12 April 2013 – One challenge U.S. companies face in dealing with global issues is the significant difference that sometimes exists between public opinion in America and in the rest of the world.
Nowhere has the difference in perspective and opinion been more evident than in concern over climate change.
For much of the decade between 1995 to 2005, Americans were significantly less concerned about climate change than Europeans and indeed much of the rest of the world. Hurricane Katrina, however, catapulted American concern to near-European levels, with the percentage of Americans expressing "serious concern" jumping 20 points (see chart below).
Since Katrina, U.S. climate concerns have languished along with the rest of the industrialized world. In fact, much to the surprise of many observers (including our clients), climate concerns in China and other emerging economies have overtaken those in G7 countries, often due to violent weather in those countries publicly attributed to climate change. In our 2009 global Radar survey, 57 percent of Chinese citizens were very concerned about climate, compared to 45 percent of Americans.
But what about Superstorm Sandy last October? Has it had a similar effect on American opinion? To find out, GlobeScan surveyed a representative sample of 1,000 Americans by telephone in March. We're pleased to release our results for the first time here at GreenBiz.
As the following chart shows, the answer is both yes and no. Yes, Superstorm Sandy seems to have again increased the perceived seriousness of climate change in American minds, bringing U.S. opinion closer to the global average. But it doesn't appear to have had as much effect as Hurricane Katrina did, and the convergence of U.S. and global opinion has more to do with global concern dropping significantly since the failed Copenhagen Climate Summit in December 2009.
The takeaway from all this is that continuing erratic and even deadly weather events in the U.S. and elsewhere will continue to have a significant, but likely diminishing, effect on public opinion. In other words, erratic weather on its own -- unless such events continue to escalate exponentially -- is unlikely to rally public opinion to levels needed for strong legislative, organizational and personal action to mitigate greenhouse gas (GHG) emissions. This is consistent with long-established psychological testing results where similar stimuli tend to foster diminishing response in human subjects. Or as GlobeScan's first chairman, Lord Holme, observed, "We humans seem to do rather better at adapting than planning."
Where does this leave progressive forces working to show humans can actually do "rather better at planning" in the face of clear scientific evidence of human impacts on climate? As was said during Bill Clinton's 1992 presidential campaign, "The economy, stupid."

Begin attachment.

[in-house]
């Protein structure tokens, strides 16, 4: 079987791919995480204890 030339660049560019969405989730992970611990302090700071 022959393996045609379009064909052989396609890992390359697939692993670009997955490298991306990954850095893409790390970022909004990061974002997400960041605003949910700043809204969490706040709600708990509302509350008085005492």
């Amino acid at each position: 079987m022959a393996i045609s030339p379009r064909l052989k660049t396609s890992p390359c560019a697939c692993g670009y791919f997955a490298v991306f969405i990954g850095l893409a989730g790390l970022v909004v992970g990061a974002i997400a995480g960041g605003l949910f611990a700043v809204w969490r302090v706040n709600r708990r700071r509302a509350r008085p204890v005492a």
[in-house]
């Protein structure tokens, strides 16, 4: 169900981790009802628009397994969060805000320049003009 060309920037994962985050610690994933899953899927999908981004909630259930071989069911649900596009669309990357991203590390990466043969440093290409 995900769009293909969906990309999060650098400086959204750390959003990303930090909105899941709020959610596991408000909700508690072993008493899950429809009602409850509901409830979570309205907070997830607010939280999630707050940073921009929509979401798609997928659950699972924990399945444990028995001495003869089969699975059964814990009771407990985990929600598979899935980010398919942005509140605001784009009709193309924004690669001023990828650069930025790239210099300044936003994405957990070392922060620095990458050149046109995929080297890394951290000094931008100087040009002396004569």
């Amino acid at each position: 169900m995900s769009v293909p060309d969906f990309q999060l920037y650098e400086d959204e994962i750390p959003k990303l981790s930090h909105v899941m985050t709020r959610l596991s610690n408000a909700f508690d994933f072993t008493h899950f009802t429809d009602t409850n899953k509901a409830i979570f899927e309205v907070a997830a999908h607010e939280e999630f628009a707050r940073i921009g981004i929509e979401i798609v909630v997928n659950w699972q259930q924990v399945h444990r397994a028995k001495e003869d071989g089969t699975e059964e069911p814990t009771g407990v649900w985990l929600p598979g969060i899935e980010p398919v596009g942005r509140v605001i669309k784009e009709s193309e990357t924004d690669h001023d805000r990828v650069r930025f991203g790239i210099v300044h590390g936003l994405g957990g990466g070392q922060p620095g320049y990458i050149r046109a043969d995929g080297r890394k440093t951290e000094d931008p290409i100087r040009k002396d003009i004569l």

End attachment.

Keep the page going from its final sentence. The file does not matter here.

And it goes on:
It should be increasingly easy to make an economic argument along the lines of "an ounce of prevention is worth a pound of cure," especially following the historically high costs of Katrina and Sandy. More immediately, there is an opportunity to sell a U.S. carbon tax as a way of funding needed government programs while keeping income tax rates down. Even some Republicans see the benefits of taxing things we don't want (carbon emissions, other pollution) rather than things we want (jobs, personal income).
When GlobeScan released our latest global evidence of declining environmental concerns a month ago, I was quoted in the International Herald-Tribune: "Scientists report that evidence of environmental damage is stronger than ever -- but our data shows that economic crisis and a lack of political leadership mean that the public are starting to tune out." I went on to say, "Those who care about mobilizing public opinion on the environment need to find new messages in order to reinvigorate a stalled debate."
In my view, it is time for progressive forces to go on the offensive on climate, to wake up the policy community with sound economic arguments. Otherwise, the costs will be horrendous, and mainly applied to adapting to an increasingly hostile climate rather than mitigating the problem for all.
This presents an interesting opportunity for American leadership companies such as Disney, Dow and Microsoft, which have quietly slashed their carbon emissions by applying internal price-of-carbon mechanisms.
By publicly sharing the business benefits of this approach and joining forces to advocate for a national carbon tax, these companies could bring important credibility and impetus to a proposed tax, while attracting reputational and early-mover advantage here and abroad.
For 25 years, GlobeScan has helped clients measure and build value-generating relationships with their stakeholders. Uniquely placed at the nexus of reputation, brand and sustainability, we partner with clients to build trust, drive engagement and inspire innovation within, around and beyond their organizations.
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